Sale of Schindler’s List Challenged by Argentinian

     MANHATTAN (CN) – An Argentine woman who says she befriended Oskar Schindler’s wife, wrote her biography and became her heir, claims a New York man and memorabilia dealer “demanded money to withhold from sale what he claimed to be the List [‘Schindler’s List’], as written by Schindler’s accountant Itzhak Stern.”

     Marta Erika Rosenberg sued Gary Zimet and MIT Memorabilia in New York County Court.
     Zimet, of Washingtonville, N.Y., “advertised that he offered for sale the ‘only privately help copy of the list that Oskar Schindler drew up of the 801 Jews to be saved from Hitler’s concentration camps,'” according to the complaint.
     “Zimet advertised the ‘List’ as being for sale for $1.5 million,” the complaint continues.
     “Rosenberg told Zimet that she owned exclusive rights to the List and demanded that he cease and desist from offering for sale the document he claimed to be the List.
     “Zimet refused to agree to cease and desist from offering the alleged ‘List’ for sale.”
     Rosenberg says the List was still listed for sale in the March 24 online edition of The New York Jewish Week.
     Oskar Schindler saved hundreds of Jews from Nazi concentration camps, as is known now through the 1993 movie “Schindler’s List” and Thomas Keneally’s book of the same name, upon which the Steven Spielberg film was based.
     “In the autumn of 1999, a suitcase belonging to Schindler was discovered, containing over 7,000 photographs and documents, including the list of Schindler’s Jewish workers,” according to the complaint. “The document, on his enamelware factory’s letterhead, had been provided to the SS stating that the named workers were employees ‘essential to the [Nazi] war effort.
     “Friends of Schindler found the suitcase in the attic of a house in Hildesheim, Germany, where he had been staying at the time of his death.”
     Schindler died in 1974 at 66.
     “The contents of the suitcase, including the list of the names of those he had saved and the text of his farewell speech before leaving his Jewish workers in 1945, are not at the Holocaust museum of Yad Vashem in Israel.”
     Rosenberg says that “In early April 2009, a second list was discovered at the State Library of New South Wales, Australia by workers examining boxes of materials collected by the author Keneally. The 13-page document, yellow and fragile, was filed between research notes and original newspaper clippings. The list, given to Keneally in 1980 by Leopold Pfefferberg, who was listed at worker number 173 in Schindler’s factory, differs slightly from the other list, but is nevertheless considered to be genuine and authentic. It is believed that several lists were made during the war as the protected population changed. This particular list, dated 18 April 1945, was given to Keneally by Pfefferberg when he was persuading Keneally to write Schindler’s story. …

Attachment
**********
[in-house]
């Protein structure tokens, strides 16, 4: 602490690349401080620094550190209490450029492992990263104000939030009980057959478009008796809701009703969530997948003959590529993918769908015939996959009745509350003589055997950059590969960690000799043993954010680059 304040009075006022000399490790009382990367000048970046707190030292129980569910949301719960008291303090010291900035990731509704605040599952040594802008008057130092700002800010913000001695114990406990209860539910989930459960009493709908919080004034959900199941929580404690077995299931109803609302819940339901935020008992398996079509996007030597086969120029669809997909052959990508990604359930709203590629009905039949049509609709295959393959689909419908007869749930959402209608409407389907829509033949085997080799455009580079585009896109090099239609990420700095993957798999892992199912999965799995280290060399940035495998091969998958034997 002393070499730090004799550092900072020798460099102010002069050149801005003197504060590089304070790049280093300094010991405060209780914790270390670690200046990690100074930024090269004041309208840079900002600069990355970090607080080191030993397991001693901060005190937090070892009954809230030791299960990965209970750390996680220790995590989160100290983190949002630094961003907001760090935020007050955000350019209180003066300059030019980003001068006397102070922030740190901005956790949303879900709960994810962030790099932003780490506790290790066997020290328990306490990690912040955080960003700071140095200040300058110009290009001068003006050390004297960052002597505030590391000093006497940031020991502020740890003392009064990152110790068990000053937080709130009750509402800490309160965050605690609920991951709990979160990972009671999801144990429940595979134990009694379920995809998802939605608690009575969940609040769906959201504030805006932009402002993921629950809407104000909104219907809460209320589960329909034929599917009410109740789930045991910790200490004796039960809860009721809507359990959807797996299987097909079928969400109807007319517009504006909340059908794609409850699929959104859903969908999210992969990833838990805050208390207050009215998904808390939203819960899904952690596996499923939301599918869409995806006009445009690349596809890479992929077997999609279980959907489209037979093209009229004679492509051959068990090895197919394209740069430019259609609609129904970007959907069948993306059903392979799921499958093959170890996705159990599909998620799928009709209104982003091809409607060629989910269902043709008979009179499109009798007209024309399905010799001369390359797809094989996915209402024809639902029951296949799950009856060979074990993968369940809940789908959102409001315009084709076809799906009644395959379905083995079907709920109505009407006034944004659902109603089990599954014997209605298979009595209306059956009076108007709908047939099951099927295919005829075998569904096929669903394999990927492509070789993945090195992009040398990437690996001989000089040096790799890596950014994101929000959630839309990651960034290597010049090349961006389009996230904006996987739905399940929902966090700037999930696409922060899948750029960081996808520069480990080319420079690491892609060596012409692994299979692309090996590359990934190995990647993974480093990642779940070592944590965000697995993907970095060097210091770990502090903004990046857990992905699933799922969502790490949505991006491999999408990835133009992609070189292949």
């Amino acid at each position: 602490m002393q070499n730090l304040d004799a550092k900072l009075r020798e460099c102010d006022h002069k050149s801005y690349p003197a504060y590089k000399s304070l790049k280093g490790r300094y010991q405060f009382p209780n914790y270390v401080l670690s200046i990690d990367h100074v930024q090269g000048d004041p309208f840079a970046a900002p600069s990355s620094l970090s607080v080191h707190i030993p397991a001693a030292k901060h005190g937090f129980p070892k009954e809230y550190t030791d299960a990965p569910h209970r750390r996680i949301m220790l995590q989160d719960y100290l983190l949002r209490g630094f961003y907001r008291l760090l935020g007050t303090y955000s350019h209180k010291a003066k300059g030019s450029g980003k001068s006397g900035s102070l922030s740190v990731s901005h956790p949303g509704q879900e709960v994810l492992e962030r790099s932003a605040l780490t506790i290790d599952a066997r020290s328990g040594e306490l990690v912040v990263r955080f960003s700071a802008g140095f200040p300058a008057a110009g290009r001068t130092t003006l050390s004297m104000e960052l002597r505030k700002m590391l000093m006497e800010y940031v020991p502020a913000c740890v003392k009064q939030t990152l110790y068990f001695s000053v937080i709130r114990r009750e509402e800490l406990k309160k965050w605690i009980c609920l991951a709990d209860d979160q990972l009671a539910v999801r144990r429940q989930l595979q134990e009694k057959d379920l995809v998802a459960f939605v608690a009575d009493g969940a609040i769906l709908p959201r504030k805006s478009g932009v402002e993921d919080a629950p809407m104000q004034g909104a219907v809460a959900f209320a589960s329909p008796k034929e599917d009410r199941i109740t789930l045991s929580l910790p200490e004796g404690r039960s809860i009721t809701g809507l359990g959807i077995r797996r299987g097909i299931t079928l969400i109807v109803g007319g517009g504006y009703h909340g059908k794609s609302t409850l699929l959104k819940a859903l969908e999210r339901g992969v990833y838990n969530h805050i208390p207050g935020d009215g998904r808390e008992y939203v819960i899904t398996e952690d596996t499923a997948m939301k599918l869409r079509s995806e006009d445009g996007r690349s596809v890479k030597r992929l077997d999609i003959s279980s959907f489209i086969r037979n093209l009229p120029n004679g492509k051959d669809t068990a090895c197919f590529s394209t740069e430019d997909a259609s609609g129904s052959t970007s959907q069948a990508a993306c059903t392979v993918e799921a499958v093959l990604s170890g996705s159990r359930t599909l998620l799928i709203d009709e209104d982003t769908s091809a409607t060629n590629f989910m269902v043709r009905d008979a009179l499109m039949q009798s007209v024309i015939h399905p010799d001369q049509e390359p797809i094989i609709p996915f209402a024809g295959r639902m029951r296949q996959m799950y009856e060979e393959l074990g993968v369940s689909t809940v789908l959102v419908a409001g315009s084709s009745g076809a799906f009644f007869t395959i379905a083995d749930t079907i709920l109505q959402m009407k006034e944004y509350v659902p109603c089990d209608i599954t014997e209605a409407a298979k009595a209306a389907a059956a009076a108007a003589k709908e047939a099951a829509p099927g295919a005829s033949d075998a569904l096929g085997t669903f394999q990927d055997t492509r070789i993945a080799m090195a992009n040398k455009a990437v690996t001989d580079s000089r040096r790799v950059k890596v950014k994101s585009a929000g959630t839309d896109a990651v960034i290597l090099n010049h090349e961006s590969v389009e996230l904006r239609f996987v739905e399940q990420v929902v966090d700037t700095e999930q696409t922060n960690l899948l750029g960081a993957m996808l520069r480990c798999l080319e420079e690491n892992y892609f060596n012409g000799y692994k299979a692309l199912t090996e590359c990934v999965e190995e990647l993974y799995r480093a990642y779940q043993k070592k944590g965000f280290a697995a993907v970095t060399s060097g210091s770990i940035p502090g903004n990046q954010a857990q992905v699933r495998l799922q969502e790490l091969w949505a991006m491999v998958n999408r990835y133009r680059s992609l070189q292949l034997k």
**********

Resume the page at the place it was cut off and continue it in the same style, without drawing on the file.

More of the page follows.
“The List is believed to have saved the lives of 801 people from death in the gas chambers. It was the List, taken with the surrounding events of the time, that inspired Keneally to write his novel.”
     Schindler and his wife Emilie emigrated to Argentina in 1948, where Schindler went bankrupt. Oskar Schindler left his wife in Argentina in 1957 and returned to Germany, where he ran other unsuccessful businesses. He was sustained by some of the “Schindler Jews” and a pension from West Germany, according to Keneally’s book and this lawsuit.
     Emilie was Oskar’s sole heir, according to the complaint. She met Rosenberg in Buenos Aires in 1990, and Rosenberg, with Emilie’s consent, wrote the biography of the Schindlers, “In Schindlers Schatten. Emilie Schindler erzählt ihre Geschichte,” published in 1997, according to the complaint.
     Emilie Schindler made Rosenberg her heir in a 1997 well, and she died in 2001. Rosenberg says she cared for Emilie at the end of her life.
     “Emilie assigned to Rosenberg exclusively all her right, title and interest in and to Schindler’s List and Schindler’s Suitcase to Rosenberg [sic] by written instruments dated March 4, 200 and march 8, 2000,” according to the complaint.
     Rosenberg claims that Zimet contacted her by email in late March this year “and demanded money to withhold from sale what he claimed to be the List, as written by Schindler’s accountant Itzhak Stern.”
     Rosenberg wants sale of the List enjoined, plus damages and costs. She is represented by John Gleason with Gleason & Koatz.

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